Afghanistan: top UN envoy voices concern over mounting civilian toll
KABUL - As the United Nations investigates a joint raid by Afghan and international forces in which 10 people – mostly students – were killed, the world body’s top envoy to Afghanistan today appealed to all groups, both government and insurgent, to step up efforts to distinguish between civilians and combatants.
Details surrounding the 27 December incident, in which the 10 civilians were killed in northeast Afghanistan, are still unclear, but according to the UN Assistance Mission in Afghanistan (UNAMA), there is strong evidence pointing to insurgents having been in the area at the time.
“I appeal again to all of the armed actors to make every effort to minimise harm to civilians and want to underline the importance of taking all precautionary measures to distinguish between civilians and combatants,” Kai Eide, the Secretary-General’s Special Representative, said in a statement.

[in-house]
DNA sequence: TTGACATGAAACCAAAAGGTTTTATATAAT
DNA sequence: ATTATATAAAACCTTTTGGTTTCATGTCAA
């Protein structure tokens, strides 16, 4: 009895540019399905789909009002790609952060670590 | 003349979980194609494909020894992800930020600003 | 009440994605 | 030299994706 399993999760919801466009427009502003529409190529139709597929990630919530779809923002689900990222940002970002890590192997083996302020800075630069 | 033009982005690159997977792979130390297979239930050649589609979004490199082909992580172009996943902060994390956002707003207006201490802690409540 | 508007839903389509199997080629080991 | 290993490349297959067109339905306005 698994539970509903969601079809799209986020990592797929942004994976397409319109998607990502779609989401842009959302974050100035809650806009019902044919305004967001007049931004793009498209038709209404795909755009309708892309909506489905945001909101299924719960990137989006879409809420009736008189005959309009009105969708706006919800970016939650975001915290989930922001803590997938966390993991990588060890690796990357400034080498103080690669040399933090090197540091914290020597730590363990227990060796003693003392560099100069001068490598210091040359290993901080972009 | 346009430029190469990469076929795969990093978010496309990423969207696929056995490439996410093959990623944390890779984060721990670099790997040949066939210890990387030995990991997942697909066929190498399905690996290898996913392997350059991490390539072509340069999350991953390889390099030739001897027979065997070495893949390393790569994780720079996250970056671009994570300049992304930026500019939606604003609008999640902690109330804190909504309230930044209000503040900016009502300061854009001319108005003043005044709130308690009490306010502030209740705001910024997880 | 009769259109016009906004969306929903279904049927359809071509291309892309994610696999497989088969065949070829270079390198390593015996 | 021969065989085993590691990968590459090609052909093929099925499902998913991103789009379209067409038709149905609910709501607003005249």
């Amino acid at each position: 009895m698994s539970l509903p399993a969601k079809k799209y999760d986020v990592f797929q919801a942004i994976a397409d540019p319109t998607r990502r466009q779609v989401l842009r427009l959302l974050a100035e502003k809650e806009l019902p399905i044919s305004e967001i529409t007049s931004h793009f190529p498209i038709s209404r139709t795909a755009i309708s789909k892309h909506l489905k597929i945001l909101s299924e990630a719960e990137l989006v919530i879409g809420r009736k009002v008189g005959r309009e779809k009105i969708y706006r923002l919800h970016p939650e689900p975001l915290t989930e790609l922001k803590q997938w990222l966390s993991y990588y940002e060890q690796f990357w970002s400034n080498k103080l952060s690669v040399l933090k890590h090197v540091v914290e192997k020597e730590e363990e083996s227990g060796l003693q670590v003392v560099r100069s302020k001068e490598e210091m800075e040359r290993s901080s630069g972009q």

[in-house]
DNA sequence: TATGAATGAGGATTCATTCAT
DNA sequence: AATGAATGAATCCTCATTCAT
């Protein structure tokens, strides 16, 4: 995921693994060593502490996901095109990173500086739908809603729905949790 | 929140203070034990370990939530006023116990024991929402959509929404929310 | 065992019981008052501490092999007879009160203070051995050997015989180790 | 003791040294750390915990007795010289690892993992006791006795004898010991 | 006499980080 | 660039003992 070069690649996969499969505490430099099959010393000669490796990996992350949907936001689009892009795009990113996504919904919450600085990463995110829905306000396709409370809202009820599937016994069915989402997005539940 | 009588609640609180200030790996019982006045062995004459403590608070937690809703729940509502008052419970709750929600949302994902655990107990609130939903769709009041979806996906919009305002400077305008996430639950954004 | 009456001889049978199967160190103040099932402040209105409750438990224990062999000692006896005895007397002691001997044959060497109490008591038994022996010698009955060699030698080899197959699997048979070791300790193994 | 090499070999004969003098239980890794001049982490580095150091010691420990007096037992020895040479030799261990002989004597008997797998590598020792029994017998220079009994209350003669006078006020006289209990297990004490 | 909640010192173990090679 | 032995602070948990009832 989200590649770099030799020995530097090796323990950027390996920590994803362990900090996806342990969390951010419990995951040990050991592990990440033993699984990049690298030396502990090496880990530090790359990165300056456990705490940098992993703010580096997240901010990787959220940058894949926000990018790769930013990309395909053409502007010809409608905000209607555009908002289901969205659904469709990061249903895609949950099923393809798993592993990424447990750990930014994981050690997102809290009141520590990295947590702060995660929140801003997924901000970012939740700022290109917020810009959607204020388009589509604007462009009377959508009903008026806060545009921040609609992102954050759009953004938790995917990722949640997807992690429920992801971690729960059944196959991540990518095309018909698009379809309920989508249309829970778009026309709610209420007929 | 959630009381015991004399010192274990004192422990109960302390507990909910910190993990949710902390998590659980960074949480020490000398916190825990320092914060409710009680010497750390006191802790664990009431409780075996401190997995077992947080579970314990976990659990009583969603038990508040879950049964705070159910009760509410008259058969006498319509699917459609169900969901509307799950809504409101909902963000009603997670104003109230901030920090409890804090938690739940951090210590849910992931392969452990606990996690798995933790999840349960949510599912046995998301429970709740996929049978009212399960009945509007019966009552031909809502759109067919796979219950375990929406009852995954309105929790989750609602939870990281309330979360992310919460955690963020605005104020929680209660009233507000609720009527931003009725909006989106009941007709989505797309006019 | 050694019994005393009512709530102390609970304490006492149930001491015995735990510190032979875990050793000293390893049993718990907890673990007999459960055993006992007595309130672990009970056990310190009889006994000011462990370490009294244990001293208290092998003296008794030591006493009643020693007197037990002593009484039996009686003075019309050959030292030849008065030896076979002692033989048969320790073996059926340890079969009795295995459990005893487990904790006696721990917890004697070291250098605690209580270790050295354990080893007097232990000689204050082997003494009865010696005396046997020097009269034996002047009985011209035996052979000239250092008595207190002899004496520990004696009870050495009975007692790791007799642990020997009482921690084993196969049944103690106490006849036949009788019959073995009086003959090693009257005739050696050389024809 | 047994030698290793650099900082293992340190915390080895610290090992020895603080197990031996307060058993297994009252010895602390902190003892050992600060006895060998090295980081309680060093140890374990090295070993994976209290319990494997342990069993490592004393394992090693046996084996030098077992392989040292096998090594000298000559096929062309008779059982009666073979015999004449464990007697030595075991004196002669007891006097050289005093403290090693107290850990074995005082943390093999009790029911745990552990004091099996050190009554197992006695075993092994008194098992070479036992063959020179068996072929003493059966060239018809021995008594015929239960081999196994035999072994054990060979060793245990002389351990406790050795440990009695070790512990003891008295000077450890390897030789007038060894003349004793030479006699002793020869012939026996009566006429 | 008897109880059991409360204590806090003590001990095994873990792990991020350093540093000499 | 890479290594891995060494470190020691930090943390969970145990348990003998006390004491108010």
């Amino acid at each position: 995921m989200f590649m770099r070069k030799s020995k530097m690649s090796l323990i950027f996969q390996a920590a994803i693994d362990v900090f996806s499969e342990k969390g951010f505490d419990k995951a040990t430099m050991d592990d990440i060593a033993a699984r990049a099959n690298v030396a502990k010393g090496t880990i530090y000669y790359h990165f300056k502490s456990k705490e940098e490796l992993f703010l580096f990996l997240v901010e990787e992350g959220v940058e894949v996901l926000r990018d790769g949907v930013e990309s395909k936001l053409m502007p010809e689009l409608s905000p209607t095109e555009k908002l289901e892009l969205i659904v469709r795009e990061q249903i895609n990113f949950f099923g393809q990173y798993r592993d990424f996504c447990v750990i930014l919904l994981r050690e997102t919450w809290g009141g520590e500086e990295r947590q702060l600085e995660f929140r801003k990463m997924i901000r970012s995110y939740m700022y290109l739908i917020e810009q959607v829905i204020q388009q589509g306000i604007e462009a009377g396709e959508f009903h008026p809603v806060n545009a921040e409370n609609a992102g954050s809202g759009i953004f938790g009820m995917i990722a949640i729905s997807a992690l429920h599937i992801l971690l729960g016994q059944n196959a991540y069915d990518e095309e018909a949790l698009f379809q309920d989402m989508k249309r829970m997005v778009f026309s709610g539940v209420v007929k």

“Greater efforts must be made to reverse current trends so that civilians are spared the worst effects of armed conflict in the coming year.”
Mr. Eide, who also heads UNAMA, said that the world body remains concerned about night-time raids since they are often deadly and local authorities are frustrated when operations are not coordinated with them.
For safety and cultural reasons, evening raids are distressful to families directly affected by them, as well as to communities throughout Afghanistan, he added.
“UNAMA is equally concerned about the risks posed to civilians by insurgents living or operating in residential areas,” the envoy said. “They account for the majority and an increasing proportion of civilian deaths.”